Elite Force: Israeli soldiers complete a 16-month course to become members of the Nahal Brigade's elite reconnaissance battalion. The IDF's Choshen Brigade provides the communications that link special forces and other military units. (Israel Defense Forces)
TZRIFIN BASE, ISRAEL — Israel’s elite amphibious, airborne and maneuvering units are supported by a single brigade whose conscript force of largely 19-year-old technicians provides the eyes and ears for seasoned warfighters across a spectrum of special operations.
Whether battling close to home or far beyond its borders, the Israel Defense Force’s (IDF) Choshen Brigade is the C4I service provider, connecting disparate and highly competitive elite units to one another and to national command headquarters.
With its three specialized battalions, Choshen — the Hebrew name for the biblical breastplate that adorned Israel’s high priests — is the essential component for all IDF operations, from the most mundane to exquisitely complex clandestine missions.
“All communications services that the IDF needs are provided, operated and maintained by Choshen,” said Col. Uri Peretz, the brigade commander.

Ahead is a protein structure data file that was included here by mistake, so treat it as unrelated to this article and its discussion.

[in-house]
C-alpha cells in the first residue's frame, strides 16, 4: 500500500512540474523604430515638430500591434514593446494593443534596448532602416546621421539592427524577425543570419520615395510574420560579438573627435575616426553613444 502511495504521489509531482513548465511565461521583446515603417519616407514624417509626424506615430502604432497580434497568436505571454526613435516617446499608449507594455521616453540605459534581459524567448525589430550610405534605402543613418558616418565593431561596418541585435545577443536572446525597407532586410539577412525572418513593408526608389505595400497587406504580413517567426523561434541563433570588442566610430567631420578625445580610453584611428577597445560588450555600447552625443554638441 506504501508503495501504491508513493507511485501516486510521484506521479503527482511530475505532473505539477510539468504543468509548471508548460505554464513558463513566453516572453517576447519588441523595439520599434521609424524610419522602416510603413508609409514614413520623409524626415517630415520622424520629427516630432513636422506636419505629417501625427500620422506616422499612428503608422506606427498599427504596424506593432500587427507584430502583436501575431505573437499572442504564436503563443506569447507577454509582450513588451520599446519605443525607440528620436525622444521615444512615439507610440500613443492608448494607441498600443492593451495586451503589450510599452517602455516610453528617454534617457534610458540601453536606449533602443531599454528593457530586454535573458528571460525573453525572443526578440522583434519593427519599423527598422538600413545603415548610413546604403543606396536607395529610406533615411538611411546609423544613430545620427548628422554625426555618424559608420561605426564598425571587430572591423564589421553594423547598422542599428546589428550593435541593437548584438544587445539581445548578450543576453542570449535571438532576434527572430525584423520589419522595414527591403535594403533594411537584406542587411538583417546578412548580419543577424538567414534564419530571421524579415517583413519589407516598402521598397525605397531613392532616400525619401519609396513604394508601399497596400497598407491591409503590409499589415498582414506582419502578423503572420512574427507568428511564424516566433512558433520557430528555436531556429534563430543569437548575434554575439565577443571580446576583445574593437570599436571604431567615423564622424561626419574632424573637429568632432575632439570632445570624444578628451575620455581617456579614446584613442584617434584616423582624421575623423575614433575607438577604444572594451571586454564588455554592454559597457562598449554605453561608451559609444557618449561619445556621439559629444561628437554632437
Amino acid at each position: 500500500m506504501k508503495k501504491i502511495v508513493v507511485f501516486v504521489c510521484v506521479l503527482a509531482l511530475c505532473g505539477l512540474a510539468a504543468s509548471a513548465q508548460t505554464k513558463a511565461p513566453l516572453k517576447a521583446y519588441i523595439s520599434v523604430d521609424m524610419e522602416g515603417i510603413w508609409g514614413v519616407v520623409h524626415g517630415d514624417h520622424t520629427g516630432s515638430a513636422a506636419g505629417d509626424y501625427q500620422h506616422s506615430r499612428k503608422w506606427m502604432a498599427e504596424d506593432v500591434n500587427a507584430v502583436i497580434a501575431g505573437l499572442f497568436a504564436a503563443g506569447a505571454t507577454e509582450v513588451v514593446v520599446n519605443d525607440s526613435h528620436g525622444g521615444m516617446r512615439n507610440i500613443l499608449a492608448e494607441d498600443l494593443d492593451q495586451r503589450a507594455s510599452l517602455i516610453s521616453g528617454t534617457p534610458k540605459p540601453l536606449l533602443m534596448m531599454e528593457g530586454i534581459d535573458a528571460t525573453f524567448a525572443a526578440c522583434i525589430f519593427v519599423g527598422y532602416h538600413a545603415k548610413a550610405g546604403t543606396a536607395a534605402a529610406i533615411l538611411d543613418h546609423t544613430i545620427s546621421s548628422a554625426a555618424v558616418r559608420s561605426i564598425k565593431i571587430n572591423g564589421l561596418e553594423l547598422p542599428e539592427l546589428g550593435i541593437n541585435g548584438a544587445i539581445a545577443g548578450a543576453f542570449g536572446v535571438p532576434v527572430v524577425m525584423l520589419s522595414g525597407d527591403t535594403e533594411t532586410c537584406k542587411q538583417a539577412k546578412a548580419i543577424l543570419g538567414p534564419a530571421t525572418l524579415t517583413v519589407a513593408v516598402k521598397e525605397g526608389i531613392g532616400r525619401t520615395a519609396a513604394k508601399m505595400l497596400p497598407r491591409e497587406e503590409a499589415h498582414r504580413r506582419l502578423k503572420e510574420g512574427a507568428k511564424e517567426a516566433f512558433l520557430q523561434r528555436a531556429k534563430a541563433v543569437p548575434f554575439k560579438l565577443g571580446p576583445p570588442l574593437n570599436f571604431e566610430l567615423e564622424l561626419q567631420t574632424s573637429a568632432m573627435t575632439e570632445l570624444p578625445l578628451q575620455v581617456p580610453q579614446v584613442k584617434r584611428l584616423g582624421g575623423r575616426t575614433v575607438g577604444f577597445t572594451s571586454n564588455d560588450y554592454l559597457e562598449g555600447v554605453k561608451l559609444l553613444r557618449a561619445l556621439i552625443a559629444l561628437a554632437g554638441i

“We’re involved in all operations of the IDF, no matter how big or how trivial, because we are the ones responsible for moving the data.”
Subordinate to the Lotem Information Technology (IT) Division of IDF General Staff’s C4I Branch, Choshen was stood up in its current, interconnected, fully networked configuration in 2005.
Its three battalions include Tzameret, dedicated to headquarters-level command and control with an airborne component for exceedingly long-distance operations; Amirim, which provides mobile communications for maneuvering forces; and Eitanim, the brigade’s newest battalion, tasked with operating and maintaining Israel’s extensive network of stationary sites.
From Choshen’s network operations center at a base south of Tel Aviv, the brigade enables the transfer of huge volumes of data from cable, wireless and satellite networks through an in-house system tailored to deliver “only the right information to the right users in real time,” Peretz said.
“We used to have stationary communications battalions assigned to specific geographic sectors, which dealt mostly with cable-based voice communications; not too much data,” said Peretz, who a decade ago served as battalion commander for what was then known as the IDF Northern Command’s Stationary Communications Brigade.
But over the past decade, as new C4I networks came online, the brigade has evolved to handle the entire informational spectrum, Peretz said.